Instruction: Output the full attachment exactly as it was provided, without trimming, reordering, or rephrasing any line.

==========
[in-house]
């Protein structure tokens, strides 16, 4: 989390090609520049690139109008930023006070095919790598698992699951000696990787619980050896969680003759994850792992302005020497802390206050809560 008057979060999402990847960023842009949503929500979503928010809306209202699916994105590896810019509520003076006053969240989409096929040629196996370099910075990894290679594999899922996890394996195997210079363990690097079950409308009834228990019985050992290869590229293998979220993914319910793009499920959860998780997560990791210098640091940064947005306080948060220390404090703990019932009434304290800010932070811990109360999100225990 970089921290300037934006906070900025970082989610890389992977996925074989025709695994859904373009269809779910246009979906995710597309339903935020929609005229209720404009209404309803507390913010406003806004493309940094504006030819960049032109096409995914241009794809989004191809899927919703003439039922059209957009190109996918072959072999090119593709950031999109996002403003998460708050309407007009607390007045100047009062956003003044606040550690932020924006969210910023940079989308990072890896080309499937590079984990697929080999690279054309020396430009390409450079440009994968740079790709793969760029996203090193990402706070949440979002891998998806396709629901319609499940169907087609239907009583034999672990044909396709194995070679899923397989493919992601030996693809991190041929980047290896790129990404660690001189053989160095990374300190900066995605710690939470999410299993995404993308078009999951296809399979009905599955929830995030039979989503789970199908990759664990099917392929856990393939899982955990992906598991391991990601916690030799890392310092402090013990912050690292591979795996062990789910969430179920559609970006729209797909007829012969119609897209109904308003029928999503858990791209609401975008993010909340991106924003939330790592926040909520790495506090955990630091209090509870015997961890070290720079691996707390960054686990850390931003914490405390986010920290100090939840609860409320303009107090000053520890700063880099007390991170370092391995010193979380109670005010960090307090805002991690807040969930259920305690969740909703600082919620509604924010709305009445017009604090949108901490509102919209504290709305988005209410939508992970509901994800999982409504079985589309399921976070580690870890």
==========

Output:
[in-house]
């Protein structure tokens, strides 16, 4: 989390090609520049690139109008930023006070095919790598698992699951000696990787619980050896969680003759994850792992302005020497802390206050809560 008057979060999402990847960023842009949503929500979503928010809306209202699916994105590896810019509520003076006053969240989409096929040629196996370099910075990894290679594999899922996890394996195997210079363990690097079950409308009834228990019985050992290869590229293998979220993914319910793009499920959860998780997560990791210098640091940064947005306080948060220390404090703990019932009434304290800010932070811990109360999100225990 970089921290300037934006906070900025970082989610890389992977996925074989025709695994859904373009269809779910246009979906995710597309339903935020929609005229209720404009209404309803507390913010406003806004493309940094504006030819960049032109096409995914241009794809989004191809899927919703003439039922059209957009190109996918072959072999090119593709950031999109996002403003998460708050309407007009607390007045100047009062956003003044606040550690932020924006969210910023940079989308990072890896080309499937590079984990697929080999690279054309020396430009390409450079440009994968740079790709793969760029996203090193990402706070949440979002891998998806396709629901319609499940169907087609239907009583034999672990044909396709194995070679899923397989493919992601030996693809991190041929980047290896790129990404660690001189053989160095990374300190900066995605710690939470999410299993995404993308078009999951296809399979009905599955929830995030039979989503789970199908990759664990099917392929856990393939899982955990992906598991391991990601916690030799890392310092402090013990912050690292591979795996062990789910969430179920559609970006729209797909007829012969119609897209109904308003029928999503858990791209609401975008993010909340991106924003939330790592926040909520790495506090955990630091209090509870015997961890070290720079691996707390960054686990850390931003914490405390986010920290100090939840609860409320303009107090000053520890700063880099007390991170370092391995010193979380109670005010960090307090805002991690807040969930259920305690969740909703600082919620509604924010709305009445017009604090949108901490509102919209504290709305988005209410939508992970509901994800999982409504079985589309399921976070580690870890």